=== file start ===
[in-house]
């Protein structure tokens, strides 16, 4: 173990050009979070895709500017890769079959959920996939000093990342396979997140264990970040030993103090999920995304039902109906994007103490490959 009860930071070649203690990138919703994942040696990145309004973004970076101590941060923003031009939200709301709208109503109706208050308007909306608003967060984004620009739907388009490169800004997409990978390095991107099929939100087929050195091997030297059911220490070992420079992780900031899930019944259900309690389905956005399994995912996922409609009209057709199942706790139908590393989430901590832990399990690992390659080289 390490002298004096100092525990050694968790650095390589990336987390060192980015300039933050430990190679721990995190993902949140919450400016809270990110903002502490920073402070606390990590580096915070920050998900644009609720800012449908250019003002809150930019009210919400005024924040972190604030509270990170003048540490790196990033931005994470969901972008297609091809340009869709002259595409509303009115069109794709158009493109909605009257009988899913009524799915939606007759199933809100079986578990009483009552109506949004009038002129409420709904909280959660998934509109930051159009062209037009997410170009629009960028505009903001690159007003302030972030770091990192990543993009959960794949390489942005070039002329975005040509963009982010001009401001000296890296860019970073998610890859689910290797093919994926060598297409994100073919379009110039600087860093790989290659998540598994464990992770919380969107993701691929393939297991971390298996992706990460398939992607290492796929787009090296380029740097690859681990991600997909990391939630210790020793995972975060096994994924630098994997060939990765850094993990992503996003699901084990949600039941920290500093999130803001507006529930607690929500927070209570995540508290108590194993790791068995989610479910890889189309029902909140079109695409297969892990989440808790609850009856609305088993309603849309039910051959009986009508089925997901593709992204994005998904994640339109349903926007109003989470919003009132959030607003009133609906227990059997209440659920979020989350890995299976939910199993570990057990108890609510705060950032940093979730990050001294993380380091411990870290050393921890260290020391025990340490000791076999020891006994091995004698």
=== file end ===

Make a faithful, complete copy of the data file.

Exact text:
[in-house]
């Protein structure tokens, strides 16, 4: 173990050009979070895709500017890769079959959920996939000093990342396979997140264990970040030993103090999920995304039902109906994007103490490959 009860930071070649203690990138919703994942040696990145309004973004970076101590941060923003031009939200709301709208109503109706208050308007909306608003967060984004620009739907388009490169800004997409990978390095991107099929939100087929050195091997030297059911220490070992420079992780900031899930019944259900309690389905956005399994995912996922409609009209057709199942706790139908590393989430901590832990399990690992390659080289 390490002298004096100092525990050694968790650095390589990336987390060192980015300039933050430990190679721990995190993902949140919450400016809270990110903002502490920073402070606390990590580096915070920050998900644009609720800012449908250019003002809150930019009210919400005024924040972190604030509270990170003048540490790196990033931005994470969901972008297609091809340009869709002259595409509303009115069109794709158009493109909605009257009988899913009524799915939606007759199933809100079986578990009483009552109506949004009038002129409420709904909280959660998934509109930051159009062209037009997410170009629009960028505009903001690159007003302030972030770091990192990543993009959960794949390489942005070039002329975005040509963009982010001009401001000296890296860019970073998610890859689910290797093919994926060598297409994100073919379009110039600087860093790989290659998540598994464990992770919380969107993701691929393939297991971390298996992706990460398939992607290492796929787009090296380029740097690859681990991600997909990391939630210790020793995972975060096994994924630098994997060939990765850094993990992503996003699901084990949600039941920290500093999130803001507006529930607690929500927070209570995540508290108590194993790791068995989610479910890889189309029902909140079109695409297969892990989440808790609850009856609305088993309603849309039910051959009986009508089925997901593709992204994005998904994640339109349903926007109003989470919003009132959030607003009133609906227990059997209440659920979020989350890995299976939910199993570990057990108890609510705060950032940093979730990050001294993380380091411990870290050393921890260290020391025990340490000791076999020891006994091995004698």